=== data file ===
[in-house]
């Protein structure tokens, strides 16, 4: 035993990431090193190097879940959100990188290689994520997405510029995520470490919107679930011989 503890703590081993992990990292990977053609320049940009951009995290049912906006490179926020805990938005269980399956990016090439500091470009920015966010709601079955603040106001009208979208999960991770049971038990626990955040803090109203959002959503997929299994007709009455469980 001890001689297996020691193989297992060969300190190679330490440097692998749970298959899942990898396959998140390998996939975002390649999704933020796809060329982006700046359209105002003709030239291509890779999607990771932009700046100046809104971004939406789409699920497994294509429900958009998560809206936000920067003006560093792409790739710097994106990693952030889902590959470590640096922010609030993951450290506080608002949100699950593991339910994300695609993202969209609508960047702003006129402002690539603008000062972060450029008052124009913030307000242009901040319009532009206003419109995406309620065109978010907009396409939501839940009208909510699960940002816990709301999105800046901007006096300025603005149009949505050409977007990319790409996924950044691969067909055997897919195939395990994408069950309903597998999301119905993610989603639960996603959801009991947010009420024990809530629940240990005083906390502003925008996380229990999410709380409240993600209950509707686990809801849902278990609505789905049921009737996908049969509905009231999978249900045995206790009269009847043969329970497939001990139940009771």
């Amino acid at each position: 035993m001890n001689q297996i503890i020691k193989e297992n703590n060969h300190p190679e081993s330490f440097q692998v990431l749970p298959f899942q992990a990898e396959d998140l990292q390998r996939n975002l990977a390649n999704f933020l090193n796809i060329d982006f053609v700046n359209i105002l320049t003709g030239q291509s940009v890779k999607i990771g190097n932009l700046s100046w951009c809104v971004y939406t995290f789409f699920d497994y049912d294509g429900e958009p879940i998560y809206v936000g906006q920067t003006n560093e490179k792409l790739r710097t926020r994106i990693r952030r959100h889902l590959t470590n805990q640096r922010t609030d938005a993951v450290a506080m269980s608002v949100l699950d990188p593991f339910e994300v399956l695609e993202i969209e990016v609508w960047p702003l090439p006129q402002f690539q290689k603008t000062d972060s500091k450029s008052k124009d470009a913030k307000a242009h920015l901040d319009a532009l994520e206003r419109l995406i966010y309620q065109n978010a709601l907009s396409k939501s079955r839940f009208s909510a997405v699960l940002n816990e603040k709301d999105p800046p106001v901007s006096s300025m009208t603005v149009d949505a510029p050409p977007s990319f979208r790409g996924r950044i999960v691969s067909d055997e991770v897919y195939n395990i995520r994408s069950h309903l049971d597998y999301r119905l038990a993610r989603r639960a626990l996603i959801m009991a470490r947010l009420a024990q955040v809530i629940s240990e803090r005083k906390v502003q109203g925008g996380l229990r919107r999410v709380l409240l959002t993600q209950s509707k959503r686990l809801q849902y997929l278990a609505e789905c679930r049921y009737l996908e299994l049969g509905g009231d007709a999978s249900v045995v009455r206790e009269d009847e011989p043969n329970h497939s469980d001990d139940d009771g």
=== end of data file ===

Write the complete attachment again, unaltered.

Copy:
[in-house]
């Protein structure tokens, strides 16, 4: 035993990431090193190097879940959100990188290689994520997405510029995520470490919107679930011989 503890703590081993992990990292990977053609320049940009951009995290049912906006490179926020805990938005269980399956990016090439500091470009920015966010709601079955603040106001009208979208999960991770049971038990626990955040803090109203959002959503997929299994007709009455469980 001890001689297996020691193989297992060969300190190679330490440097692998749970298959899942990898396959998140390998996939975002390649999704933020796809060329982006700046359209105002003709030239291509890779999607990771932009700046100046809104971004939406789409699920497994294509429900958009998560809206936000920067003006560093792409790739710097994106990693952030889902590959470590640096922010609030993951450290506080608002949100699950593991339910994300695609993202969209609508960047702003006129402002690539603008000062972060450029008052124009913030307000242009901040319009532009206003419109995406309620065109978010907009396409939501839940009208909510699960940002816990709301999105800046901007006096300025603005149009949505050409977007990319790409996924950044691969067909055997897919195939395990994408069950309903597998999301119905993610989603639960996603959801009991947010009420024990809530629940240990005083906390502003925008996380229990999410709380409240993600209950509707686990809801849902278990609505789905049921009737996908049969509905009231999978249900045995206790009269009847043969329970497939001990139940009771």
């Amino acid at each position: 035993m001890n001689q297996i503890i020691k193989e297992n703590n060969h300190p190679e081993s330490f440097q692998v990431l749970p298959f899942q992990a990898e396959d998140l990292q390998r996939n975002l990977a390649n999704f933020l090193n796809i060329d982006f053609v700046n359209i105002l320049t003709g030239q291509s940009v890779k999607i990771g190097n932009l700046s100046w951009c809104v971004y939406t995290f789409f699920d497994y049912d294509g429900e958009p879940i998560y809206v936000g906006q920067t003006n560093e490179k792409l790739r710097t926020r994106i990693r952030r959100h889902l590959t470590n805990q640096r922010t609030d938005a993951v450290a506080m269980s608002v949100l699950d990188p593991f339910e994300v399956l695609e993202i969209e990016v609508w960047p702003l090439p006129q402002f690539q290689k603008t000062d972060s500091k450029s008052k124009d470009a913030k307000a242009h920015l901040d319009a532009l994520e206003r419109l995406i966010y309620q065109n978010a709601l907009s396409k939501s079955r839940f009208s909510a997405v699960l940002n816990e603040k709301d999105p800046p106001v901007s006096s300025m009208t603005v149009d949505a510029p050409p977007s990319f979208r790409g996924r950044i999960v691969s067909d055997e991770v897919y195939n395990i995520r994408s069950h309903l049971d597998y999301r119905l038990a993610r989603r639960a626990l996603i959801m009991a470490r947010l009420a024990q955040v809530i629940s240990e803090r005083k906390v502003q109203g925008g996380l229990r919107r999410v709380l409240l959002t993600q209950s509707k959503r686990l809801q849902y997929l278990a609505e789905c679930r049921y009737l996908e299994l049969g509905g009231d007709a999978s249900v045995v009455r206790e009269d009847e011989p043969n329970h497939s469980d001990d139940d009771g």